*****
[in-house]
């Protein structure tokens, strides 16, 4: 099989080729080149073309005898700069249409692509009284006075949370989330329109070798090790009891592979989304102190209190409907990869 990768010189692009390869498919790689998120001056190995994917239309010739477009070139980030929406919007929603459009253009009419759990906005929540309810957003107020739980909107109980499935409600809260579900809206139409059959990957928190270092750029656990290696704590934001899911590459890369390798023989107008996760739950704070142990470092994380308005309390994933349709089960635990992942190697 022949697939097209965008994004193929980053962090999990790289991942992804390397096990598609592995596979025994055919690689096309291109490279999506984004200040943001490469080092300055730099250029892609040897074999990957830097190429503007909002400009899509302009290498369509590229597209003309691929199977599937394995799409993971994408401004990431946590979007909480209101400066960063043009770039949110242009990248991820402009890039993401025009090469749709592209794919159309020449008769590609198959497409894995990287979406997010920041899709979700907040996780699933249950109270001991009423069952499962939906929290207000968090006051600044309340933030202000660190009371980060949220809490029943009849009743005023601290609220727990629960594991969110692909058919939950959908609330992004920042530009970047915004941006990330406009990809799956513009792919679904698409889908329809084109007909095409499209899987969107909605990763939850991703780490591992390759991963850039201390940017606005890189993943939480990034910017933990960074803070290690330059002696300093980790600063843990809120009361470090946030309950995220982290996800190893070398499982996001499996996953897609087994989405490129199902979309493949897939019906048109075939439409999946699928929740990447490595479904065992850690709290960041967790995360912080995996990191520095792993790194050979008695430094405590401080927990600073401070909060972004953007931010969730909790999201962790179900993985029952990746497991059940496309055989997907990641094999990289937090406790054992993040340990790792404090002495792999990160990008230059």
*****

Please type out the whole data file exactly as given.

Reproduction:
[in-house]
């Protein structure tokens, strides 16, 4: 099989080729080149073309005898700069249409692509009284006075949370989330329109070798090790009891592979989304102190209190409907990869 990768010189692009390869498919790689998120001056190995994917239309010739477009070139980030929406919007929603459009253009009419759990906005929540309810957003107020739980909107109980499935409600809260579900809206139409059959990957928190270092750029656990290696704590934001899911590459890369390798023989107008996760739950704070142990470092994380308005309390994933349709089960635990992942190697 022949697939097209965008994004193929980053962090999990790289991942992804390397096990598609592995596979025994055919690689096309291109490279999506984004200040943001490469080092300055730099250029892609040897074999990957830097190429503007909002400009899509302009290498369509590229597209003309691929199977599937394995799409993971994408401004990431946590979007909480209101400066960063043009770039949110242009990248991820402009890039993401025009090469749709592209794919159309020449008769590609198959497409894995990287979406997010920041899709979700907040996780699933249950109270001991009423069952499962939906929290207000968090006051600044309340933030202000660190009371980060949220809490029943009849009743005023601290609220727990629960594991969110692909058919939950959908609330992004920042530009970047915004941006990330406009990809799956513009792919679904698409889908329809084109007909095409499209899987969107909605990763939850991703780490591992390759991963850039201390940017606005890189993943939480990034910017933990960074803070290690330059002696300093980790600063843990809120009361470090946030309950995220982290996800190893070398499982996001499996996953897609087994989405490129199902979309493949897939019906048109075939439409999946699928929740990447490595479904065992850690709290960041967790995360912080995996990191520095792993790194050979008695430094405590401080927990600073401070909060972004953007931010969730909790999201962790179900993985029952990746497991059940496309055989997907990641094999990289937090406790054992993040340990790792404090002495792999990160990008230059």